Thursday, May 06, 2010

Underwater Uncomfort

The tiny little man inside the computer tells me that this blog now has 200 entries. They got there in just under four years, so it works out to once a week during that time. I was a little behind this week and was thinking of shamelessly pointing to some personal favorites from the 200 for those who'd rather not go through ALL of them. Maybe I'll do it next week.

THIS week it's a target-rich environment, as the bomber pilots used to say about Iraq. There's the destruction of the Gulf of Mexico underway courtesy of a sunken BP oil drilling platform, the almost-repeated NY mass bombing that didn't happen, and the ruination of Boston's drinking water, which did. All worthy subjects.

Do you recall a few weeks ago when I talked about a conversation I'd had with a teenage girl, mostly about basketball? I concluded at the time that it was very dangerous to forget that the two genders (two MAJOR genders, anyway) frequently see things differently. This week I read that the US Navy is preparing to begin training women for duty on submarines. This has me, ah, concerned.
I'm not prepared to turn in my liberal credentials yet, and I have no doubt that the Navy has plenty of women who can measure up to this assignment. I'll even bet that they've been thinking about this little change for awhile and can rattle off ten problems, complete with solutions, for every one I could timidly raise. But I'm still concerned.
I think life in a submarine is about as unnatural as anything you can imagine. Spend weeks at a time below the waves living in quarters so tight that you can probably identify your shipmates by the sound of their footsteps, or even by smell. Add to that the fact that you're a young adult in the prime of your natural mating life. Plus, you could endanger lives with a single on board foul-up. My head swims considering all the ways these things change by adding ambitious, capable, physically fit women to the mix. With all due respect, we're not talking mixed doubles here, but a billion dollar weapons/espionage system surrounded by salt water, sharks, killer whales and a potential enemy or two.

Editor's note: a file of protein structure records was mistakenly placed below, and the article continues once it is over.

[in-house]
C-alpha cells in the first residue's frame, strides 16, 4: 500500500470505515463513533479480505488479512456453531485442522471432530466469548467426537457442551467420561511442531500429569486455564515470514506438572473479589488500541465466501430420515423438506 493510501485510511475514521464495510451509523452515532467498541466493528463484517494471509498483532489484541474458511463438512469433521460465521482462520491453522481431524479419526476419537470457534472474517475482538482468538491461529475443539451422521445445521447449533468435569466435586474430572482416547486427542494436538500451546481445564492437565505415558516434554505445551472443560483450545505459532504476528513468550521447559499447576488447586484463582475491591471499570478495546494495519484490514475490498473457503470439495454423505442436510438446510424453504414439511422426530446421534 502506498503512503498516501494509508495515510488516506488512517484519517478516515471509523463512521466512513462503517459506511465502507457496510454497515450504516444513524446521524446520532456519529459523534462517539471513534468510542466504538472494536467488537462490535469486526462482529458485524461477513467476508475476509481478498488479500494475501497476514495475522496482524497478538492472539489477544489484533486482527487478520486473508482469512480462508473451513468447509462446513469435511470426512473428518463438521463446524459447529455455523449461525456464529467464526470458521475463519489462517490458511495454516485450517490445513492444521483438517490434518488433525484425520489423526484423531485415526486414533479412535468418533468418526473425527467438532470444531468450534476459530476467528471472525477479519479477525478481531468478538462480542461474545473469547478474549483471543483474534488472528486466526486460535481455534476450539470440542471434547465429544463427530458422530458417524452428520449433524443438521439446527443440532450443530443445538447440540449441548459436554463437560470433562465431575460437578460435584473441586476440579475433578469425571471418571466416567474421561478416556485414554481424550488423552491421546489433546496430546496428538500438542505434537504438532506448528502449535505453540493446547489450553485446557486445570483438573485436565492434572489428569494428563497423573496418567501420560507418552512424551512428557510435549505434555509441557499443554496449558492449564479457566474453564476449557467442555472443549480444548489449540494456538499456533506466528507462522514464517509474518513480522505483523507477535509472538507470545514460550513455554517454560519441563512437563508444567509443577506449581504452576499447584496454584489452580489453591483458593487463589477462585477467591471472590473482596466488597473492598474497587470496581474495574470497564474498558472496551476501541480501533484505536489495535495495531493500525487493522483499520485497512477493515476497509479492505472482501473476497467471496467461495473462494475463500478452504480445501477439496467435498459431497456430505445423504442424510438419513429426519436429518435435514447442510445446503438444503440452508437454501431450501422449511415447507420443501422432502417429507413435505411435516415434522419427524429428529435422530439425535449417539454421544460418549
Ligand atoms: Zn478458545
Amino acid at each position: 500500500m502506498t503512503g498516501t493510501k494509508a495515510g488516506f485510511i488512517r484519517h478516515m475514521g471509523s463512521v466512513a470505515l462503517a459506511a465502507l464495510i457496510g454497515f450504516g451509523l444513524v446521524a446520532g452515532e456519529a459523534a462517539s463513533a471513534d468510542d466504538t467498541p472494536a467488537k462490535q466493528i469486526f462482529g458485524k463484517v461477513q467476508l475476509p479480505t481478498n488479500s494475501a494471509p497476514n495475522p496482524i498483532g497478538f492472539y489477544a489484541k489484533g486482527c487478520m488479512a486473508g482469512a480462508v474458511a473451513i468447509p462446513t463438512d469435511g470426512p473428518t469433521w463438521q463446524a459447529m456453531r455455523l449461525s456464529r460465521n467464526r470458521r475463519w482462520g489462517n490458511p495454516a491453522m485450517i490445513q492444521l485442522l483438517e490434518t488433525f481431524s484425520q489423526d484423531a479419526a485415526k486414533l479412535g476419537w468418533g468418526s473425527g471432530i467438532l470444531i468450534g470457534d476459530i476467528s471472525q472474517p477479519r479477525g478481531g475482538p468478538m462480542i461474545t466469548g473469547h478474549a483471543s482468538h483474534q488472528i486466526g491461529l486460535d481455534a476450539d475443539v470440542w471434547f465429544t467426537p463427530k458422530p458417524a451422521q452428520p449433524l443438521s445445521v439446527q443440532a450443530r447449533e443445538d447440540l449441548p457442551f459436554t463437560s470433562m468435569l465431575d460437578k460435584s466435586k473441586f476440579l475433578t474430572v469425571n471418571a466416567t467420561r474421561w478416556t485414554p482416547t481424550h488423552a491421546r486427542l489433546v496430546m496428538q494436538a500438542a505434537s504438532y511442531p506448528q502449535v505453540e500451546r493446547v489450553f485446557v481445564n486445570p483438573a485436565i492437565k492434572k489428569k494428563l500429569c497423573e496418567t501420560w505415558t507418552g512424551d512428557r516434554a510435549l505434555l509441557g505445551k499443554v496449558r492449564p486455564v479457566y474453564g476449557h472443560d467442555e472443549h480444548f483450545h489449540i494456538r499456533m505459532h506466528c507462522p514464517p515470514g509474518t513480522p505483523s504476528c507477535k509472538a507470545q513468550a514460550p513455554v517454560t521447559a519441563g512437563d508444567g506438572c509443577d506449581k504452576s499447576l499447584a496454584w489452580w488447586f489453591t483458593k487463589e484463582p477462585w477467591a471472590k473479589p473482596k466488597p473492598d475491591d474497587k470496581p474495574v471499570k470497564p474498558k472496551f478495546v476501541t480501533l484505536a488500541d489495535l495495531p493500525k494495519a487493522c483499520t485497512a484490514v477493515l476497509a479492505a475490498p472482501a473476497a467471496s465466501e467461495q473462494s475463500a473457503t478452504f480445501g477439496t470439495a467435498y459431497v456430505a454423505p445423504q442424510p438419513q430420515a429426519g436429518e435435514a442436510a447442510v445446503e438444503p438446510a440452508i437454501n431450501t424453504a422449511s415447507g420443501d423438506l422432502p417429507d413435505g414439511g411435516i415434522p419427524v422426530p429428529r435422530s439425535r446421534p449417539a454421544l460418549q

It doesn't prove anything, but I'm not the only one to look at this and think "Yikes!" Groups of submariner spouses have also raised similar concerns, using terms that are less nuanced. Heck, I even wonder if they're asking the right question. Instead of preparing for mixed gender crews, I wonder if we can't in fact get all the information we need from around the globe and leave the subs in port. I know that building them employs lots of people who no doubt all vote, as do all the families of all the potential submarine service women. I understand that war's here to stay, but just can't help asking, "Does it have to be this way?"


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